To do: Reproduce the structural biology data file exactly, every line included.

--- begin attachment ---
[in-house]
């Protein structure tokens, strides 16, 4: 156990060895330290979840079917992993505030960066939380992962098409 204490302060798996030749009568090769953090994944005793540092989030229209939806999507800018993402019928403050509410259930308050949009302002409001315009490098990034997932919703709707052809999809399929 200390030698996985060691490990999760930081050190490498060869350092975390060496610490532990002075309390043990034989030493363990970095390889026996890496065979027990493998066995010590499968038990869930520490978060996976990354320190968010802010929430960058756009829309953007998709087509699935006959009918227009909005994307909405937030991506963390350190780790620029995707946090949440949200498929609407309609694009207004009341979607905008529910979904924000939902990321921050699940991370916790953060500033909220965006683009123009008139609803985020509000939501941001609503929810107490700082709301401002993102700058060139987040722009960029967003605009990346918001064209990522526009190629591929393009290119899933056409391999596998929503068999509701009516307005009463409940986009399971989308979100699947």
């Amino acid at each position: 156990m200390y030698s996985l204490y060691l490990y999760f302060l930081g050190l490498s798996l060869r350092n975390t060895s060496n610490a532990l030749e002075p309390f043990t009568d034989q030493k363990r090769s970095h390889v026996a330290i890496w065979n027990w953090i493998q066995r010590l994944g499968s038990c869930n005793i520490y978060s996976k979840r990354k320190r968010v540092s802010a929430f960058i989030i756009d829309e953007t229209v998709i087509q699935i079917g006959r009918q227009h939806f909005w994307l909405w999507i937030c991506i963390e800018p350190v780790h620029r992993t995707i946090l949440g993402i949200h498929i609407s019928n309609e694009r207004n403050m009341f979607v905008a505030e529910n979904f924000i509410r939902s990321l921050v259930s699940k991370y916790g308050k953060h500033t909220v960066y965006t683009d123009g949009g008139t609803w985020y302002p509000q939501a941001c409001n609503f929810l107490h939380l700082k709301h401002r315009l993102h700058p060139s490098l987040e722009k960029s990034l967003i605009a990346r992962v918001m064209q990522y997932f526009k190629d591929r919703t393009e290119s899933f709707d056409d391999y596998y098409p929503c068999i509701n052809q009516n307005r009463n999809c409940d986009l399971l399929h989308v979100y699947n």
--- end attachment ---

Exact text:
[in-house]
């Protein structure tokens, strides 16, 4: 156990060895330290979840079917992993505030960066939380992962098409 204490302060798996030749009568090769953090994944005793540092989030229209939806999507800018993402019928403050509410259930308050949009302002409001315009490098990034997932919703709707052809999809399929 200390030698996985060691490990999760930081050190490498060869350092975390060496610490532990002075309390043990034989030493363990970095390889026996890496065979027990493998066995010590499968038990869930520490978060996976990354320190968010802010929430960058756009829309953007998709087509699935006959009918227009909005994307909405937030991506963390350190780790620029995707946090949440949200498929609407309609694009207004009341979607905008529910979904924000939902990321921050699940991370916790953060500033909220965006683009123009008139609803985020509000939501941001609503929810107490700082709301401002993102700058060139987040722009960029967003605009990346918001064209990522526009190629591929393009290119899933056409391999596998929503068999509701009516307005009463409940986009399971989308979100699947």
């Amino acid at each position: 156990m200390y030698s996985l204490y060691l490990y999760f302060l930081g050190l490498s798996l060869r350092n975390t060895s060496n610490a532990l030749e002075p309390f043990t009568d034989q030493k363990r090769s970095h390889v026996a330290i890496w065979n027990w953090i493998q066995r010590l994944g499968s038990c869930n005793i520490y978060s996976k979840r990354k320190r968010v540092s802010a929430f960058i989030i756009d829309e953007t229209v998709i087509q699935i079917g006959r009918q227009h939806f909005w994307l909405w999507i937030c991506i963390e800018p350190v780790h620029r992993t995707i946090l949440g993402i949200h498929i609407s019928n309609e694009r207004n403050m009341f979607v905008a505030e529910n979904f924000i509410r939902s990321l921050v259930s699940k991370y916790g308050k953060h500033t909220v960066y965006t683009d123009g949009g008139t609803w985020y302002p509000q939501a941001c409001n609503f929810l107490h939380l700082k709301h401002r315009l993102h700058p060139s490098l987040e722009k960029s990034l967003i605009a990346r992962v918001m064209q990522y997932f526009k190629d591929r919703t393009e290119s899933f709707d056409d391999y596998y098409p929503c068999i509701n052809q009516n307005r009463n999809c409940d986009l399971l399929h989308v979100y699947n």